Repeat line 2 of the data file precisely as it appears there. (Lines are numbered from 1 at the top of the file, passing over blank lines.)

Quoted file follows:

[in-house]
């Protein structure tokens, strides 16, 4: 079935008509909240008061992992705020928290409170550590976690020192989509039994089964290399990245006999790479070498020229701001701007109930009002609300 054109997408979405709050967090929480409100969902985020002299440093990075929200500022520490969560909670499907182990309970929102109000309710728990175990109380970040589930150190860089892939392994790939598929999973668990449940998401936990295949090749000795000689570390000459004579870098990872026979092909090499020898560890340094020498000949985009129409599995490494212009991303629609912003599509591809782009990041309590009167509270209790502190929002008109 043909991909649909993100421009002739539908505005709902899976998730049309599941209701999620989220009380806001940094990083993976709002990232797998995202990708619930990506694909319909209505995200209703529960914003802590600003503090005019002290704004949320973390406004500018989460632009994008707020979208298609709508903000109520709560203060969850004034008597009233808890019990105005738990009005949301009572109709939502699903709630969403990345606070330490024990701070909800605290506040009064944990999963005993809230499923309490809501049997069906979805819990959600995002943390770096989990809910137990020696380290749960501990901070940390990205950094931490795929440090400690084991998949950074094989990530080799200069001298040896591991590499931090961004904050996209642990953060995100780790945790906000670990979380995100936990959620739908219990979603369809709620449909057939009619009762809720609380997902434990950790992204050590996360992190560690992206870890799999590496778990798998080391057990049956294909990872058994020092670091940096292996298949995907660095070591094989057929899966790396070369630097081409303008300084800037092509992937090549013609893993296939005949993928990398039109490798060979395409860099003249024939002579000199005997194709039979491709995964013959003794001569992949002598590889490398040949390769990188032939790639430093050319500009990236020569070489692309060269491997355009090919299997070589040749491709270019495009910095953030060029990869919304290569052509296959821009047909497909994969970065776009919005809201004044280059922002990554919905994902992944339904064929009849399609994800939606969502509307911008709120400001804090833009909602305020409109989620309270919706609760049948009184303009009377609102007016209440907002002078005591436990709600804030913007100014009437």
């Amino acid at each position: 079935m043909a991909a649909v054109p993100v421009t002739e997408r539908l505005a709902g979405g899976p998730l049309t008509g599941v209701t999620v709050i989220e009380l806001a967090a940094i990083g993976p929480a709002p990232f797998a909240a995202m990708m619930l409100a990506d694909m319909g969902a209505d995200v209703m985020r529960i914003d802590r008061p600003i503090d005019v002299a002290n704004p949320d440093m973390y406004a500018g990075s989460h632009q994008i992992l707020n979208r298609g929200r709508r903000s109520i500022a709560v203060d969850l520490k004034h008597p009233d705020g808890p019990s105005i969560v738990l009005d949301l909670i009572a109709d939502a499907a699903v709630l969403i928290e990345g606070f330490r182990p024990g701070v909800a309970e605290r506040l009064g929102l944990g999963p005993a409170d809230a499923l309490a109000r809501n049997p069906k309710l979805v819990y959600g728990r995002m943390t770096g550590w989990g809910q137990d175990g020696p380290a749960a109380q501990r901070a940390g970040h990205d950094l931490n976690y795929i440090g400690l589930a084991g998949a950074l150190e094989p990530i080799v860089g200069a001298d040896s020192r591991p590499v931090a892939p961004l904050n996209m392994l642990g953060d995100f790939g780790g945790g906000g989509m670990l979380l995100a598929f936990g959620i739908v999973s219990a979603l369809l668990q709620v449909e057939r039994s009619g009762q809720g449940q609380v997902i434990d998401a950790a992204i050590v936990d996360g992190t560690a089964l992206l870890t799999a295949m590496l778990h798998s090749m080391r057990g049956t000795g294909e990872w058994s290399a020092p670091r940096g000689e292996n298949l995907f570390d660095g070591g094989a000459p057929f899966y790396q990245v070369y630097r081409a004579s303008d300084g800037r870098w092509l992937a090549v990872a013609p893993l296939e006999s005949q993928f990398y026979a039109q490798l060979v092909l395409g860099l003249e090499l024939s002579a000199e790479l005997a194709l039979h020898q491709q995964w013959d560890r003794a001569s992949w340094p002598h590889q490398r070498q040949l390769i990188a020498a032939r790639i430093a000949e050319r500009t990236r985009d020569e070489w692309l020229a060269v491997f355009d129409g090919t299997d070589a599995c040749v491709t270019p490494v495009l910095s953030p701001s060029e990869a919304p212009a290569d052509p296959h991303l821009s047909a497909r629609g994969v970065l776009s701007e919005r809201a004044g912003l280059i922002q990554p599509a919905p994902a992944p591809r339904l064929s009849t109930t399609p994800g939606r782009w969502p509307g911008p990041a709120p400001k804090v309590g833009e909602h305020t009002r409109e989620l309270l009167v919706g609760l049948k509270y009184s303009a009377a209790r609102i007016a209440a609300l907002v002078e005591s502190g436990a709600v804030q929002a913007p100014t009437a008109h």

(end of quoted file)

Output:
């Protein structure tokens, strides 16, 4: 079935008509909240008061992992705020928290409170550590976690020192989509039994089964290399990245006999790479070498020229701001701007109930009002609300 054109997408979405709050967090929480409100969902985020002299440093990075929200500022520490969560909670499907182990309970929102109000309710728990175990109380970040589930150190860089892939392994790939598929999973668990449940998401936990295949090749000795000689570390000459004579870098990872026979092909090499020898560890340094020498000949985009129409599995490494212009991303629609912003599509591809782009990041309590009167509270209790502190929002008109 043909991909649909993100421009002739539908505005709902899976998730049309599941209701999620989220009380806001940094990083993976709002990232797998995202990708619930990506694909319909209505995200209703529960914003802590600003503090005019002290704004949320973390406004500018989460632009994008707020979208298609709508903000109520709560203060969850004034008597009233808890019990105005738990009005949301009572109709939502699903709630969403990345606070330490024990701070909800605290506040009064944990999963005993809230499923309490809501049997069906979805819990959600995002943390770096989990809910137990020696380290749960501990901070940390990205950094931490795929440090400690084991998949950074094989990530080799200069001298040896591991590499931090961004904050996209642990953060995100780790945790906000670990979380995100936990959620739908219990979603369809709620449909057939009619009762809720609380997902434990950790992204050590996360992190560690992206870890799999590496778990798998080391057990049956294909990872058994020092670091940096292996298949995907660095070591094989057929899966790396070369630097081409303008300084800037092509992937090549013609893993296939005949993928990398039109490798060979395409860099003249024939002579000199005997194709039979491709995964013959003794001569992949002598590889490398040949390769990188032939790639430093050319500009990236020569070489692309060269491997355009090919299997070589040749491709270019495009910095953030060029990869919304290569052509296959821009047909497909994969970065776009919005809201004044280059922002990554919905994902992944339904064929009849399609994800939606969502509307911008709120400001804090833009909602305020409109989620309270919706609760049948009184303009009377609102007016209440907002002078005591436990709600804030913007100014009437």